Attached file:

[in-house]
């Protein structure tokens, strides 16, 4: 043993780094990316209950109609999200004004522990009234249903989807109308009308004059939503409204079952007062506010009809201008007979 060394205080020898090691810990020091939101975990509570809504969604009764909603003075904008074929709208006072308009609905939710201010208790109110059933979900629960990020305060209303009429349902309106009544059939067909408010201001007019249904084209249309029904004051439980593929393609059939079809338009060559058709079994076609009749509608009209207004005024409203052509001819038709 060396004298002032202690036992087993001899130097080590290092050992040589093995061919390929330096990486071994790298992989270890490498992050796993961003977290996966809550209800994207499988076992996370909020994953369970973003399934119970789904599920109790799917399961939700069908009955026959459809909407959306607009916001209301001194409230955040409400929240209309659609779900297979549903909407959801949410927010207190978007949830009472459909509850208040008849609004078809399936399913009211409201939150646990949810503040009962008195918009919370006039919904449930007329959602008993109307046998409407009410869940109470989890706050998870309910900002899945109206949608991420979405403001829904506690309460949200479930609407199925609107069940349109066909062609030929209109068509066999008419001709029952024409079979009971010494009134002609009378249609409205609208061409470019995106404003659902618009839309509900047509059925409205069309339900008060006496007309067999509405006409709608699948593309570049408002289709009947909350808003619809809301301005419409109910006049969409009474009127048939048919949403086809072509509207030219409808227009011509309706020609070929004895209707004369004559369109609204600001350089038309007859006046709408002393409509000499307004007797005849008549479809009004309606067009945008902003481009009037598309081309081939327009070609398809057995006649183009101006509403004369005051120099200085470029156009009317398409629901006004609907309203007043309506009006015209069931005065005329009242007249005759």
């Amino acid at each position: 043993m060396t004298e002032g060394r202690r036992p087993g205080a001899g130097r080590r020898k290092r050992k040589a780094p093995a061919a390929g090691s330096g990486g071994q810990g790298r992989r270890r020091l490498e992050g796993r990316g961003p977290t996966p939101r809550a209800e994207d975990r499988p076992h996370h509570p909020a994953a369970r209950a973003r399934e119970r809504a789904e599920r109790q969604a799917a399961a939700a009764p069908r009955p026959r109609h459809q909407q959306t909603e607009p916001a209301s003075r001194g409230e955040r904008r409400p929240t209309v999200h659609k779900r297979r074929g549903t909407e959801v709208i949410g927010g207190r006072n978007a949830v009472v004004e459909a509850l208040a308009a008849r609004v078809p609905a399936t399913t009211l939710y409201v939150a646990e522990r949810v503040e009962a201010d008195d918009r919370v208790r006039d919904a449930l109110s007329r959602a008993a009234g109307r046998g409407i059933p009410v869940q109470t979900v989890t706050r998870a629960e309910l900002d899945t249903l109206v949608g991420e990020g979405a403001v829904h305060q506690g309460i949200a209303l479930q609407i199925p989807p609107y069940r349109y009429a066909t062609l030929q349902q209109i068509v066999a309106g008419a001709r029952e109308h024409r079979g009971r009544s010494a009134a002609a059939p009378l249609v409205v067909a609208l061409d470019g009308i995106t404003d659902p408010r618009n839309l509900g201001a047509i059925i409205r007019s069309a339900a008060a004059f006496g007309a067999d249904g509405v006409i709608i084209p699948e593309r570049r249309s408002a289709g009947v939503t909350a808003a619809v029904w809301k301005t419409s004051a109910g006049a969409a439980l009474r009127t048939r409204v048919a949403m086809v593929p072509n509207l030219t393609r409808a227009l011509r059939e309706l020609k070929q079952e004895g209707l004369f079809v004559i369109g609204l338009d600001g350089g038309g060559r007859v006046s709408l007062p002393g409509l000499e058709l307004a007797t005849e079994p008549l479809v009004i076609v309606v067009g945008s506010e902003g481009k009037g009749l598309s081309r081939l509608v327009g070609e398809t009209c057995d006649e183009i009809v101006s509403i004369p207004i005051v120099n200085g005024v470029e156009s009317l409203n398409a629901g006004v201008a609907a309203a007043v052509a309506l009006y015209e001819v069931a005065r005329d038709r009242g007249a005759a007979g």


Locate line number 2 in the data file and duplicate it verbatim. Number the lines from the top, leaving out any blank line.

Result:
């Protein structure tokens, strides 16, 4: 043993780094990316209950109609999200004004522990009234249903989807109308009308004059939503409204079952007062506010009809201008007979 060394205080020898090691810990020091939101975990509570809504969604009764909603003075904008074929709208006072308009609905939710201010208790109110059933979900629960990020305060209303009429349902309106009544059939067909408010201001007019249904084209249309029904004051439980593929393609059939079809338009060559058709079994076609009749509608009209207004005024409203052509001819038709 060396004298002032202690036992087993001899130097080590290092050992040589093995061919390929330096990486071994790298992989270890490498992050796993961003977290996966809550209800994207499988076992996370909020994953369970973003399934119970789904599920109790799917399961939700069908009955026959459809909407959306607009916001209301001194409230955040409400929240209309659609779900297979549903909407959801949410927010207190978007949830009472459909509850208040008849609004078809399936399913009211409201939150646990949810503040009962008195918009919370006039919904449930007329959602008993109307046998409407009410869940109470989890706050998870309910900002899945109206949608991420979405403001829904506690309460949200479930609407199925609107069940349109066909062609030929209109068509066999008419001709029952024409079979009971010494009134002609009378249609409205609208061409470019995106404003659902618009839309509900047509059925409205069309339900008060006496007309067999509405006409709608699948593309570049408002289709009947909350808003619809809301301005419409109910006049969409009474009127048939048919949403086809072509509207030219409808227009011509309706020609070929004895209707004369004559369109609204600001350089038309007859006046709408002393409509000499307004007797005849008549479809009004309606067009945008902003481009009037598309081309081939327009070609398809057995006649183009101006509403004369005051120099200085470029156009009317398409629901006004609907309203007043309506009006015209069931005065005329009242007249005759």